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Galveston is a port city and beach resort on a barrier island just off the mainland coast of Texas. Galveston is prone to storms as it guards the entrance to the enormous Galveston Bay. The city, located on a long narrow island, extends for about 30 miles parallel to the Texas coast. Galveston was the richest city in Texas and home to more millionaires than any city in the US. Its main attractions are the downtown historic district with its Victorian commercial buildings and houses, and the beaches, which draw crowds of Houstonians and other Texans during the summer. After the Civil War, Galveston became a major exporter of grain and cotton. The level of confidence rose so tremendously that the threat of a hurricane was ignored. Even Isaac Cline of the newly founded US. Weather Bureau referred to it as "an absurd delusion." The people of Galveston took his advice and decided not to erect a seawall.
On September 8, 1900, a storm and tidal wave devastated the island killing over 6,000 people, destroyed homes and left 8,000 more homeless. Among the dead was Isaac Cline's wife. After this storm Galveston was no longer one of the most prosperous cities in the nation. It now became the poorest. It's economy never fully recovered. The people of Galveston erected a 7 miles long and 17 feet high seawall, which now covers one-third of Galveston's ocean front. They also improved the town by raising about 500 city blocks. Tourism is Galveston's main source of economy. Many of the city's landmark's were preserved by the Galveston Historical Foundation. The city is only an hour's drive from Houston and is a good destination for families; it's a quiet town with many points of interest including Moody Gardens and the tall ship Elissa, and it's not far from NASA and Kemah.

 

Attractions

Galveston State Park:
The beaches here are quiet, but there are no lifeguards. A good idea if you want to mix it up with hiking the four miles of trails and maybe do a bit of birdwatching. On the west end of Galveston Island.
Bishop's Palace:
On the American Institute of Architects' list of the 100 outstanding buildings in the U.S. is Bishop's Palace, named for the Galveston-Houston Catholic diocese that was housed here from 1923 - 1950. Designed by Nicholas Clayton for Colonel Walter Gresham, it took seven years to build and was completed in 1893. Wait'll you see the hand-carved staircase that took three years to construct. Labor Day - Memorial Day: Daily noon - 4 p.m. Memorial Day - Labor Day: Monday - Saturday 10 a.m. - 4:30 p.m., Sunday noon - 4 p.m. 1402 Broadway.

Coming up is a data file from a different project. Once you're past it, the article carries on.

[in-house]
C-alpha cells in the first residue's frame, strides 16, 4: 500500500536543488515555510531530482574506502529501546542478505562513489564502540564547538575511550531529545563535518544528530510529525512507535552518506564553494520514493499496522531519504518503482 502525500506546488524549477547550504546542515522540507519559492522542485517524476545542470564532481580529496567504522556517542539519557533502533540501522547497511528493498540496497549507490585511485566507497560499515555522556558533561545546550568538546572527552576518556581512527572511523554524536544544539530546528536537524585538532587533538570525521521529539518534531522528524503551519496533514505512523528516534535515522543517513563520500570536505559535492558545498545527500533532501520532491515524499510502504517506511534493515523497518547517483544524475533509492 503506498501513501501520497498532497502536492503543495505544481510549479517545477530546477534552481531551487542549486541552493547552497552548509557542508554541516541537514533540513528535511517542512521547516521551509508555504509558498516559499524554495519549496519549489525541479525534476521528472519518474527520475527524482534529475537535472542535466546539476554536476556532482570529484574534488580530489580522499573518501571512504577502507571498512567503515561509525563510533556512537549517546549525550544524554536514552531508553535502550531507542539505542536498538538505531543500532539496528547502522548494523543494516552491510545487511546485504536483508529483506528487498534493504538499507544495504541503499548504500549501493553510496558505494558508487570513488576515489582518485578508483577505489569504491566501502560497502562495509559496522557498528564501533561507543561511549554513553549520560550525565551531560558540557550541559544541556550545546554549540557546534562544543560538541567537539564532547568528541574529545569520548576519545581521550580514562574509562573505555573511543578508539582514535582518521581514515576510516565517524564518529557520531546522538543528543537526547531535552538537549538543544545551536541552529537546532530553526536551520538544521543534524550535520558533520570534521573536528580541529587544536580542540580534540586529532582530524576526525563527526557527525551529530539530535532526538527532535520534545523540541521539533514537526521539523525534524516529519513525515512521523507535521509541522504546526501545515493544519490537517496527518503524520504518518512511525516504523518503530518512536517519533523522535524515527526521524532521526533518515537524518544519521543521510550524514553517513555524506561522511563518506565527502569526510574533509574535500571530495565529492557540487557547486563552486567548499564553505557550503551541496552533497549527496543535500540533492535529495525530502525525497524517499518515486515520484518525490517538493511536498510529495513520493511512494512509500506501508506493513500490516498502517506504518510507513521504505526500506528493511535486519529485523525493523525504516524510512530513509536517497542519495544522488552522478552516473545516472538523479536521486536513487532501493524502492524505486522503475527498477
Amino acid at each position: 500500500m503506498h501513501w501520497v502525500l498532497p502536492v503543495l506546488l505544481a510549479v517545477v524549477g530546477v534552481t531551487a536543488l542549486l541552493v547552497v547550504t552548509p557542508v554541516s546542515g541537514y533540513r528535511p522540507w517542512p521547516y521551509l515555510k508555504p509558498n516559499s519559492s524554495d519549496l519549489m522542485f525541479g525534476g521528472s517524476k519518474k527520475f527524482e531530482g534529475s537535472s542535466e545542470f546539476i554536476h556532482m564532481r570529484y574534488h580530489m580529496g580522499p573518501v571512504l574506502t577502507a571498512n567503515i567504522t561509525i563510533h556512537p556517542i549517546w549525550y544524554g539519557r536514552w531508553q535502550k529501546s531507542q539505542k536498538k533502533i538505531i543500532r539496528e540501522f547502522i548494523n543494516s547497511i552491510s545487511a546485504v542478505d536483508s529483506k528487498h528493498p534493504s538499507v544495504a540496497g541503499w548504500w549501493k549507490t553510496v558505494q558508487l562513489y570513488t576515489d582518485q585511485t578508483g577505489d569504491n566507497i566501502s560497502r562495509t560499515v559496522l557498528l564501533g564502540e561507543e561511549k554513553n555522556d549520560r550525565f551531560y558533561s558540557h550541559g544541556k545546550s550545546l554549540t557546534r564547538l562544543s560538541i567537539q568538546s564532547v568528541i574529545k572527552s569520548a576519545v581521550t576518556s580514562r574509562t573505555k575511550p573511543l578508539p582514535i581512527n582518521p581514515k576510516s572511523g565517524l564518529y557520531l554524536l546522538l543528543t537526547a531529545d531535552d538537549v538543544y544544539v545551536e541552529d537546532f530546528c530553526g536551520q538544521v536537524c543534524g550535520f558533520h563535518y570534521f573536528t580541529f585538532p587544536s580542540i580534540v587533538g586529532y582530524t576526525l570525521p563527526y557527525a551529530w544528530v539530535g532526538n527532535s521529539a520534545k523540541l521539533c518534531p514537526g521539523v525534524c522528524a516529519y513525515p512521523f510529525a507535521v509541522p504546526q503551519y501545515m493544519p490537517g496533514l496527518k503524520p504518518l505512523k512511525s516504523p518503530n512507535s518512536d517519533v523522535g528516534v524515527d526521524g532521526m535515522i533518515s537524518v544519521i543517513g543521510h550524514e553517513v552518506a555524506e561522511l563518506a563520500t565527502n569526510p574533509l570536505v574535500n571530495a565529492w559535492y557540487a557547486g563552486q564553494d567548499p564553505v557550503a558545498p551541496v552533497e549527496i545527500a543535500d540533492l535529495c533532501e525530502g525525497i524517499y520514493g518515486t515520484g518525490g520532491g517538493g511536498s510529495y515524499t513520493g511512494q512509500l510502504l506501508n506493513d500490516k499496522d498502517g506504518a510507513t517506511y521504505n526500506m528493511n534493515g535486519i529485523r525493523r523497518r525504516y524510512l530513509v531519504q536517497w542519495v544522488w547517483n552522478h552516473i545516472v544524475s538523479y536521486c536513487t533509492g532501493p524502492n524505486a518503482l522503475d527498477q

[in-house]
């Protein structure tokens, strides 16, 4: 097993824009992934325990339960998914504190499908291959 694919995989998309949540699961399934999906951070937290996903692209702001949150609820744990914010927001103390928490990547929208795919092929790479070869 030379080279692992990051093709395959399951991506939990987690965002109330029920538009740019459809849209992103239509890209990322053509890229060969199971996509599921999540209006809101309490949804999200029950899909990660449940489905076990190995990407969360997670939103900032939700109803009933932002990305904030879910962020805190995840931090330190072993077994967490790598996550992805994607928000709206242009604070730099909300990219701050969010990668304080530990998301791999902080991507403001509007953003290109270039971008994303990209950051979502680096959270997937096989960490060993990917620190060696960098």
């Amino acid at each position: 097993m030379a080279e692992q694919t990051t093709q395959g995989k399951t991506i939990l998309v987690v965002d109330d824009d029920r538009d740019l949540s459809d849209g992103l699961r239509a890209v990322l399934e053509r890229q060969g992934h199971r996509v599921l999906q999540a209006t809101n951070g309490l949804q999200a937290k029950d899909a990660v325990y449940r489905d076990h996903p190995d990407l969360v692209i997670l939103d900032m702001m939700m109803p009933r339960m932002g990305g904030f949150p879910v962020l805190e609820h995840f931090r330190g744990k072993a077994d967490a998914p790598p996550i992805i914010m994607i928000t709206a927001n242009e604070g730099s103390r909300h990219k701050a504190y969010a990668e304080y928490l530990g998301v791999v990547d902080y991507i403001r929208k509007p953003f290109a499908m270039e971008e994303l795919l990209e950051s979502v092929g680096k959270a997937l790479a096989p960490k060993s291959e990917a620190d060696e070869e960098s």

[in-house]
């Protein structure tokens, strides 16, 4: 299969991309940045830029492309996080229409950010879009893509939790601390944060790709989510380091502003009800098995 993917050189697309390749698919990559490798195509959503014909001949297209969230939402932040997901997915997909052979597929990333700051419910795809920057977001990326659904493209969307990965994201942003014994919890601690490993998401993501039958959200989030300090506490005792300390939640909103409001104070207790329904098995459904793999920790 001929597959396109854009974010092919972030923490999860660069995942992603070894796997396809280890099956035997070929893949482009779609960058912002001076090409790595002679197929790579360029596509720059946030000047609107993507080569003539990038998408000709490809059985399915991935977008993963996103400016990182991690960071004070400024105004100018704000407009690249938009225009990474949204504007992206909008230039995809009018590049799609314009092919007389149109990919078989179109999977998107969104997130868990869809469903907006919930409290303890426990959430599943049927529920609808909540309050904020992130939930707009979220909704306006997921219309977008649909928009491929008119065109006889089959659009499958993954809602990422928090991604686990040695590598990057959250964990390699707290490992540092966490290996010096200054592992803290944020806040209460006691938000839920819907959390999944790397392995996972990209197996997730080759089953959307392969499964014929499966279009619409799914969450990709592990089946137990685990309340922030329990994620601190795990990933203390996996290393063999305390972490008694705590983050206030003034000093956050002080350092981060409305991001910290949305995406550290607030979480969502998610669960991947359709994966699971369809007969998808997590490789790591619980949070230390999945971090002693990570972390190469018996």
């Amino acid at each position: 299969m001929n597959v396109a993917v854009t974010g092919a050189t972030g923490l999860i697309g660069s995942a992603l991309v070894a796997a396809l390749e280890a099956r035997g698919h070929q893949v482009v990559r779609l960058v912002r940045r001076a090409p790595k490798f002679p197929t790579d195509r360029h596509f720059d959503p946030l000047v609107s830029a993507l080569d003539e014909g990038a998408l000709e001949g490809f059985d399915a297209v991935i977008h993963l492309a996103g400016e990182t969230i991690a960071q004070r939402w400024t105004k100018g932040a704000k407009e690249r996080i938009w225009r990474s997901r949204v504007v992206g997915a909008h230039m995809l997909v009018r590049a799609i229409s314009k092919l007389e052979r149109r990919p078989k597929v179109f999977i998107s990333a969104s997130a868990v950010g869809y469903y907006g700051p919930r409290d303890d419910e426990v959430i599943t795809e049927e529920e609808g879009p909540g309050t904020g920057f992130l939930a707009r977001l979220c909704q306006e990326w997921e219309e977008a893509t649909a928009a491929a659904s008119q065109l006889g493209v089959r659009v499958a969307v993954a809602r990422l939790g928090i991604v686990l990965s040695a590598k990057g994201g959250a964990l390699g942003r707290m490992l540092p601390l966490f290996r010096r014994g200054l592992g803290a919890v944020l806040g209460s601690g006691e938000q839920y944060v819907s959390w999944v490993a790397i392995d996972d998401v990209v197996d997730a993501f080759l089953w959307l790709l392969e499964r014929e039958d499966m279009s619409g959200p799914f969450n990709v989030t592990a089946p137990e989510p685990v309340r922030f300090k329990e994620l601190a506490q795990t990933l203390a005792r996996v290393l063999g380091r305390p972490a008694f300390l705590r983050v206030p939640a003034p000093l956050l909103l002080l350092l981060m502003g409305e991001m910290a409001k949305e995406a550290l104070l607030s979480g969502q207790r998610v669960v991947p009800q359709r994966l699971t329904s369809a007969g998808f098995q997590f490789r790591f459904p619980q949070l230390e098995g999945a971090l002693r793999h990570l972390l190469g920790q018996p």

Pier 21 Theater If you'd like to see an exceptional documentary on the hurricane of 1900, stop in at the Pier 21 Theater. Sunday - Thursday 11 a.m. - 6 p.m., Friday - Saturday 11 a.m. - 8 p.m., running every hour on the half hour. Harborside Dr. and 21st St.
Moody Gardens:
Nearly 250 acres of sun, fun and, believe it or not, education are what you'll find inside Moody Gardens. There's a 10-story Rainforest Pyramid filled with lush tropical plants, butterflies, birds, bats and fish; a 400-seat IMAX 3D Theater; a Discovery Museum housing interactive space exhibits inspired by NASA; and an IMAX Ridefilm Theater offering guests a moving, shaking space-film experience. There's an excellent beach here, Palm Beach, replete with lagoons and waterfalls. Daily 10 a.m. - 8 p.m (until 9 p.m. during the summer months). One Hope Blvd.Galveston, Texas 77554 Tel: 800-582-4673 web: http://www.moodygardens.com
Haak Vineyards and Winery:
The only winery in Galveston County, the Haak Vineyards and Winery makes premium wines (try their award-winning Blanc du Bois), not just from local grapes but from other areas of Texas. It's down the road a piece (about 20 miles) in Santa Fe, TX -- and worth the trip for tours and tastings. They also have a wonderful experimental olive orchard that's worth a look. Monday - Friday 11 a.m. - 6 p.m., Saturday 11 a.m. - 7 p.m., Sunday noon - 6 p.m.6310 Ave. T, Santa Fe.
Gulf Greyhound Park: